There are two quite clear emerging patterns. The first is a decline in the both of both major parties and the second is a corresponding rise in support for the GIMPs ( Greens, Independence, Minor Parties).

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This pattern has now been emerging for over 30 years, so the Systems Theorists would assure us that this is an indication of changes the structure of the political landscape of Australia.

How far this pattern of change will continue is difficult to assess but at present it does not look like achieving an equilibrium. It may be that the three major voting blocs will have fluctuating first party preferences somewhere in the 30% range.

So the challenge now for both major parties is how to attract the second preference votes of the GIMPs.  The Labor Party can be  reasonably certain of the Greens’ preferences, either through a formal arrangement or simply because the Greens are a left of centre party. The Coalition can be certain of the votes of One Nation and a small handful of right wing candidates.

But neither of these will be enough to secure government particularly if the current trends continue.

What is certain is that neither of the major parties will be able to control the Senate.  The Senate is now a more accurate reflection of the  political preferences of the electorate, given Malcolm Turnbull’s new improved voting system.

Unfortunately for the Liberal Party, its parliamentarians do not understand this simple first principle of systems theory. They think that changing the Prime Minister will change their electoral fortunes. It won’t, and most certainly won’t if they are foolhardy enough to reinstall Tony Abbott.

The signs are not good.

When asked by host Q and A host Tony Jones if he could see the party going back to Mr Abbott, Senator Sinodinos, who backed the spill motion against Tony Abbottt hat saw Malcolm Turnbull ascend to the leadership, said he supported Turnbull because “I think he can take the Coalition forward in a stronger, better direction”.

Malcolm Turnbull is now less popular than Tony Abbott at the time he was dumped, with the prime minister’s satisfaction rating just 29 per cent in a new poll.

In Tuesday’s Newspoll in The Australian, Mr Turnbull’s support is below Mr Abbott’s final approval rating of 30 per cent in September 2015.

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Peta Credlin advises Tony Abbott on how to seize the Prime Ministership. 

The resignation of Justin Gleeson touches some fundamental questions about our democracy

The fight between ex- Solicitor-General Justin Gleeson and Attorney General George Brandis has made headline news.

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The reasons for Gleeson’s resignation are extremely important and bear on the independent nature of the Solicitor- General’s office.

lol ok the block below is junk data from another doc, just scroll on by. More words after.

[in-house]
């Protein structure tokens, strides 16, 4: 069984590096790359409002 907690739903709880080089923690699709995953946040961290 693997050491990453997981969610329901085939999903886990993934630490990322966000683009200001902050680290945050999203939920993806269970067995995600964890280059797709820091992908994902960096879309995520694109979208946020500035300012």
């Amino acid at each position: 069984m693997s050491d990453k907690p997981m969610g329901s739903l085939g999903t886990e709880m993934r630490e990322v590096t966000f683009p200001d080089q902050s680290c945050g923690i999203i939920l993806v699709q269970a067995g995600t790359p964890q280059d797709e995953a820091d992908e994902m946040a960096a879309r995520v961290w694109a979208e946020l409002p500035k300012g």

It would appear that  Brandis’ actions over an extended period have undermined that independence.

The independence of the Solicitor-General’s office is not a political issue with the popular pulling power of the Same-Sex Marriage Plebiscite. Yet, it is of equal importance because it is concerned with the fundamental relationship between government legislation and the laws of the country and like changes to the Marriage Act will have long-term implications for democracy.

At the heart of the matter, is Brandis’ determination to control Members of Parliament, from the Prime Minister down, access to independent advice from the Solicitor-General. It is entirely possible that a member of Parliament would wish to seek advice about the legality of the actions of the Attorney General. In this instance alone, it would be undesirable for the Attorney General to have the right to veto over this.

George Williams, Dean of Law at the University of New South Wales, has written a thoughtful and penetrating article on Gleeson’s resignation.

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Here are some excerpts:

The resignation of Justin Gleeson is unprecedented in the 100-year history of the federal solicitor-general.

The battle with his solicitor-general, along with his dysfunctional relationship with Australian Human Rights Commission president Gillian Triggs, presents a worrying pattern. It portrays a minister unable to work appropriately with independent officeholders within his portfolio. This is damaging for any minister, but especially for an attorney-general expected to be the defender of such offices.

Every government needs a strong and effective solicitor-general. The officeholder represents the Commonwealth in international tribunals and the High Court, and advises on the most contentious and difficult legal issues. Such advice is crucial for ensuring that policies and programs stay within the ambit of the law.

Independence is required to communicate difficult counsel to ministers about the limits of the law. The office demands credibility and integrity, and not a willingness to bow to ministers seeking a politically acceptable answer.